What does it mean to be a hero? Does it mean that the person have to have super human abilities, and in return, be a hero? In “A Mystery of Heroism,” by Stephen Crane, this question is explored. In this story, we read about Fred Collins, who is a union solider in the Civil War. He is a simple man who is shameful, childish, and who is thrown into a war that has no place for him. During the course of the story, Collins yearns for a drink of well water located across an active battlefield. Finally, after going against all his inhibitions and judgment, he decides to make the suicidal trip. .
Collins pulls himself together and starts on his way to reach the well of water. He overcomes all the obstacles he faces surprising himself. “He wondered why he did not feel some keen agony of fear cutting his sense like a knife. He wondered at this, because human expression had said loudly for centuries that men should feel afraid of certain things, and that all men who did not feel this fear were phenomena-heroes.” Collins thought of himself as being a hero for a moment. For him a hero was a person who feared nothing and who was able to do what others thought of as being dangerous. It says, “He .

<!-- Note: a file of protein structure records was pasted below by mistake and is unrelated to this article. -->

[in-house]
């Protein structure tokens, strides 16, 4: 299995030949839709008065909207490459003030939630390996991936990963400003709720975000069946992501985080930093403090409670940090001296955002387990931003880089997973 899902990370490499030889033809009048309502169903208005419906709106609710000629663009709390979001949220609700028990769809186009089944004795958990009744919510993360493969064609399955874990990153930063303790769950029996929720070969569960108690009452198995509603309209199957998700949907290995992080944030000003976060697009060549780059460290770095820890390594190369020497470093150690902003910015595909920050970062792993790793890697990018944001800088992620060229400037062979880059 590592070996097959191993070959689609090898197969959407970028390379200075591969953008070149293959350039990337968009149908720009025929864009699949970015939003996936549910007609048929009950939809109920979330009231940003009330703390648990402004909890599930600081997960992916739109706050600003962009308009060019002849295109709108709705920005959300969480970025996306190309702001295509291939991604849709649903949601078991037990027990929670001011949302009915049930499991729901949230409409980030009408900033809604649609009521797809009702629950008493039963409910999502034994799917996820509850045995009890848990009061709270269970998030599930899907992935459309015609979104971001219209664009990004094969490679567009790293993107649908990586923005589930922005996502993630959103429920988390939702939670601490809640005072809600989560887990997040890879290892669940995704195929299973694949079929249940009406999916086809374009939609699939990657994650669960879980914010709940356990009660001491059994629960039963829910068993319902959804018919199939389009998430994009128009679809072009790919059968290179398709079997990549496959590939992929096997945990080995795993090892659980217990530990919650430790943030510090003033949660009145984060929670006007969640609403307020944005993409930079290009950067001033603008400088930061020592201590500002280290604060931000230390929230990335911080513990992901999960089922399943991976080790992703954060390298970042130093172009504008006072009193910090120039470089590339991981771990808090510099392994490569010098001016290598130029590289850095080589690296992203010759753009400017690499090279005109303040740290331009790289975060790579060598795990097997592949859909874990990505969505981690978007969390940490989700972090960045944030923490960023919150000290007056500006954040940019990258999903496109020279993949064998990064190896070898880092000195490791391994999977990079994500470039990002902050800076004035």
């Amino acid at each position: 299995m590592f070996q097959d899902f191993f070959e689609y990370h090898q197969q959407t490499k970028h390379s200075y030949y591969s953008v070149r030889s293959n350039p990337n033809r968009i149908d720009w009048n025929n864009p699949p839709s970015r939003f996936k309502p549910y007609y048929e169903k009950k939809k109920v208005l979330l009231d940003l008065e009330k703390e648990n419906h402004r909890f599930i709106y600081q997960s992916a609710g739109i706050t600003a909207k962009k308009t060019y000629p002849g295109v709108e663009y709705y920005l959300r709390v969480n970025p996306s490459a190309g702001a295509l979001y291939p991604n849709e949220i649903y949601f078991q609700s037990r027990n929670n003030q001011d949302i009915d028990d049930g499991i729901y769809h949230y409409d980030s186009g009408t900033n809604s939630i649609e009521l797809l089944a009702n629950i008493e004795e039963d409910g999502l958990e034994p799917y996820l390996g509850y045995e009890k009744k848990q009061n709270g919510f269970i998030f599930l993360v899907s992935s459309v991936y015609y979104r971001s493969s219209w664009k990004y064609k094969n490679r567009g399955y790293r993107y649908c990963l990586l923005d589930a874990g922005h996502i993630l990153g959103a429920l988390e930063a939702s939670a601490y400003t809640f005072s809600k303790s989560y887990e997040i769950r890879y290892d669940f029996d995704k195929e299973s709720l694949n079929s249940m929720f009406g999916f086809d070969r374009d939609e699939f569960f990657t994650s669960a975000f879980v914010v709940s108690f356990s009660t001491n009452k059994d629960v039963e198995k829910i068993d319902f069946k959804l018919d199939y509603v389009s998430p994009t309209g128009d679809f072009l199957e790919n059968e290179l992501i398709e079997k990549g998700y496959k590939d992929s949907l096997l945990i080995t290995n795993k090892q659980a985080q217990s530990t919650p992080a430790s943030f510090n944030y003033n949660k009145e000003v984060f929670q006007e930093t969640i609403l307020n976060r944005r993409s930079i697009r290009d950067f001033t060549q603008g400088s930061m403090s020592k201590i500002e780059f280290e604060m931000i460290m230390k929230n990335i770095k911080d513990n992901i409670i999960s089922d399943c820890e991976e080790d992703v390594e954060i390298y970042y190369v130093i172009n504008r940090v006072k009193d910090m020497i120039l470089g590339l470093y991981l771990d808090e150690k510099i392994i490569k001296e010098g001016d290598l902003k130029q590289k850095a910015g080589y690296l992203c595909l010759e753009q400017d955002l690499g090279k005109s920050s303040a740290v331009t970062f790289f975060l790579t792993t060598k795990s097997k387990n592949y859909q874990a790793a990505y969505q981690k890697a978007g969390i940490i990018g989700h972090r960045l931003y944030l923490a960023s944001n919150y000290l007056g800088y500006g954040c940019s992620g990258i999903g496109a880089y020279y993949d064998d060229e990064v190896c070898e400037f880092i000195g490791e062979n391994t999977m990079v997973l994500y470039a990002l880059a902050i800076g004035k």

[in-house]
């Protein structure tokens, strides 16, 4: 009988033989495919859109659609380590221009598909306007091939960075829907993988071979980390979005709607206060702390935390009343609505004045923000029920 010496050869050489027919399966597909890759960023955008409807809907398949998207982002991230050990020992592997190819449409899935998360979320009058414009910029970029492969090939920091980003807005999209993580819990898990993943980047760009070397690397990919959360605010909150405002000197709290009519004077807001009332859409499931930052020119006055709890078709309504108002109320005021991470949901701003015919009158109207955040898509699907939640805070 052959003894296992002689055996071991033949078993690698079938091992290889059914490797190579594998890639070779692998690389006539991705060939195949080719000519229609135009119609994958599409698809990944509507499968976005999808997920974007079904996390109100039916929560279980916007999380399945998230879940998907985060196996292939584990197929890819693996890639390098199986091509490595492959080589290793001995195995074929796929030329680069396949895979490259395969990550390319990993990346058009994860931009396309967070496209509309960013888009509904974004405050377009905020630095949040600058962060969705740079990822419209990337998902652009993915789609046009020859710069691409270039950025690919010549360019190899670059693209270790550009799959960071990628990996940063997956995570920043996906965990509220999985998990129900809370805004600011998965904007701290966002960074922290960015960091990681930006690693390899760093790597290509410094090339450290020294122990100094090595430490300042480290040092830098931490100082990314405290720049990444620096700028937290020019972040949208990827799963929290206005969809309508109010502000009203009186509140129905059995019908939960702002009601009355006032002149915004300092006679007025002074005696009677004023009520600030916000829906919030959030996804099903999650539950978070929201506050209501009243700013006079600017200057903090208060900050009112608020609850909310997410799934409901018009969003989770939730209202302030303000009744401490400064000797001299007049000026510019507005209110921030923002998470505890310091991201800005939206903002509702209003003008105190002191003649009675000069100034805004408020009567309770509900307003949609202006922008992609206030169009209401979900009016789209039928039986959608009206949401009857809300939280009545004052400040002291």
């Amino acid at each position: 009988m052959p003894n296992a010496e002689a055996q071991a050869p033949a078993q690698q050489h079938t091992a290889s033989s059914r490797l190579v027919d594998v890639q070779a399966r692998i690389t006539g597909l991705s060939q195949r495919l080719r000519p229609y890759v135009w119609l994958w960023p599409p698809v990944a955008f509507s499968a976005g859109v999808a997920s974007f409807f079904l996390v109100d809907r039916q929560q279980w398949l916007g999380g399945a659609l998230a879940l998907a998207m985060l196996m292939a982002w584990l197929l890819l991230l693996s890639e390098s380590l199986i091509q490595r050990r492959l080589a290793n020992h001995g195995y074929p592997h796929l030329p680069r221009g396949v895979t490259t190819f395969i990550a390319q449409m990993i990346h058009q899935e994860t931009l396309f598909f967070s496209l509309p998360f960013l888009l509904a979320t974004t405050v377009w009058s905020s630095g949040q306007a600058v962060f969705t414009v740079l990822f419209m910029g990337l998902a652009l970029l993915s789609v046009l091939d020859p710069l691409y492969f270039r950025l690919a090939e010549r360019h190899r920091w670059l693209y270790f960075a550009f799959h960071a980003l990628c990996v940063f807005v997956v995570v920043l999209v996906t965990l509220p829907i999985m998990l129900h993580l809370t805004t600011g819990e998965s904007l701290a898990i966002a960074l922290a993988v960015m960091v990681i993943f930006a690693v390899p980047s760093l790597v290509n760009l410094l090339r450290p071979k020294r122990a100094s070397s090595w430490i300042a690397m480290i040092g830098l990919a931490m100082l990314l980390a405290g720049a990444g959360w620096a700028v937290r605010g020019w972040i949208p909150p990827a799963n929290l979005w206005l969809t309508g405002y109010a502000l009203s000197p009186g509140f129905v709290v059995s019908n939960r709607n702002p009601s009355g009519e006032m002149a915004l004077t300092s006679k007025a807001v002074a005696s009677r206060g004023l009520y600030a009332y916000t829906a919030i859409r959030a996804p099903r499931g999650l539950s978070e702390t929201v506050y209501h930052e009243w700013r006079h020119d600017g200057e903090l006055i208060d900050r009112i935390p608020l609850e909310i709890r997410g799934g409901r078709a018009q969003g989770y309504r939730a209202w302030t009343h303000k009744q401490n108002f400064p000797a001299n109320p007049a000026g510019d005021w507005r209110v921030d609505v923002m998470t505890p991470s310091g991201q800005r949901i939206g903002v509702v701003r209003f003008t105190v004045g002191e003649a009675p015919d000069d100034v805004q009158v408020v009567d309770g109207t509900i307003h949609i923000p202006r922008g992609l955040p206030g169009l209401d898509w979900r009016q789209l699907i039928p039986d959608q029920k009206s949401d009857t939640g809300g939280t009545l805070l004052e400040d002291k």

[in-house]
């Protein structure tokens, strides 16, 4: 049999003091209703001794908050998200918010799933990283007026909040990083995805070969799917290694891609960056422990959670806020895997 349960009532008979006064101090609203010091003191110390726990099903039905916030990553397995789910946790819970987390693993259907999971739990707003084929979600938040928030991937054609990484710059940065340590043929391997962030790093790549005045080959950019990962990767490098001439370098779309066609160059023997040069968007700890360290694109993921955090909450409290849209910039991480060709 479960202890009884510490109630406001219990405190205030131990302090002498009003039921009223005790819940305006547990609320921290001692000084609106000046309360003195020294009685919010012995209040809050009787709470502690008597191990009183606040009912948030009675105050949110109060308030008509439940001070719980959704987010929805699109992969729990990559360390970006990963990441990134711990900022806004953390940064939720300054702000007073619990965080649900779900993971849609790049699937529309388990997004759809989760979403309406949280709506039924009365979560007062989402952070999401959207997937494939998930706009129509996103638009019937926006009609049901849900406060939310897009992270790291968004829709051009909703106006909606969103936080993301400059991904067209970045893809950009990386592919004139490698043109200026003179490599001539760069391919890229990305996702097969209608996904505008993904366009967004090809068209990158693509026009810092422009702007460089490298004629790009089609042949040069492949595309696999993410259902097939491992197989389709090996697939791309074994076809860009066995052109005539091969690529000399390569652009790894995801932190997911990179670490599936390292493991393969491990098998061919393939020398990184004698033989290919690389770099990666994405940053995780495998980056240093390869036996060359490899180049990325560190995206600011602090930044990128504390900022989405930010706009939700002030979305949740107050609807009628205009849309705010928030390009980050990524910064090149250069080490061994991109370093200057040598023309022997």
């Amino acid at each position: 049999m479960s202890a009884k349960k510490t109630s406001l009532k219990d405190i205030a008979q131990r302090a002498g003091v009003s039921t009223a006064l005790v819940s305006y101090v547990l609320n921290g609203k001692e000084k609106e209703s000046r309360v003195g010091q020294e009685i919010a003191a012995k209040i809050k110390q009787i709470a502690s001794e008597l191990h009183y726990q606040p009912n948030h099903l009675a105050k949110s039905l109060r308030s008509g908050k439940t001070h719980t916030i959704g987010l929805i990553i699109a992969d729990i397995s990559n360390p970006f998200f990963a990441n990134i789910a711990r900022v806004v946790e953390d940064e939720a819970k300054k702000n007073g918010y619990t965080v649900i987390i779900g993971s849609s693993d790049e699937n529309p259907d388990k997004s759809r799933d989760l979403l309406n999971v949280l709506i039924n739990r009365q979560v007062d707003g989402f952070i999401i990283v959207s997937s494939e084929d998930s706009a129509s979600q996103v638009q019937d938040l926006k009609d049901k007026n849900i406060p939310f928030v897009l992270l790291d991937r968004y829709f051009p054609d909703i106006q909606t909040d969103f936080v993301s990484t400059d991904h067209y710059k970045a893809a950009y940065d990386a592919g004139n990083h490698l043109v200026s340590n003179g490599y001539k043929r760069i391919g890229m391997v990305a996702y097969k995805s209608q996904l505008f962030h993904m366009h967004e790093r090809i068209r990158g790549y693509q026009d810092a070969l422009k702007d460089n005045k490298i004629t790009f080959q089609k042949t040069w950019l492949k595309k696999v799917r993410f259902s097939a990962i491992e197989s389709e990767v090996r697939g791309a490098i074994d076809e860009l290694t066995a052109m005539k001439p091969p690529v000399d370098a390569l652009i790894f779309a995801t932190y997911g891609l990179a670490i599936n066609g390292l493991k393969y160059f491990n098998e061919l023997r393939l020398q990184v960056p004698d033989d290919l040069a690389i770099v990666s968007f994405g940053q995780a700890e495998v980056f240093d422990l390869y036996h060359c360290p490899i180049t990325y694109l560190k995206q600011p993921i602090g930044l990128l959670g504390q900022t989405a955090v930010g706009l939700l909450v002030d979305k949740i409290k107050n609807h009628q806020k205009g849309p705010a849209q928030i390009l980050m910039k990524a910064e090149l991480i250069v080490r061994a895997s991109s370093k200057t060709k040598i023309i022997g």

was, then a hero. He suffered the disappointment which we would all have if we discovered that we were ourselves capable of those deeds which we most admire in history and legend. This, then, was a hero.” .
To Collins a hero was a person who faced death without fear and who had nothing to be shameful of. After he remembers his past, he changes his mind about himself being a hero. It says in the story, “No, it could not be true. He was not a hero. Heroes had no .
shames in their lives, and, as for him, he remembered borrowing fifteen dollars from a friend and promising to pay it back the next day, and then avoiding that friend for ten months.” .
Collins realizes that he is not really a hero. The narrator says, “He saw that, in this matter of the well, the canteens, the shells, he was an intruder in the land of fine deeds.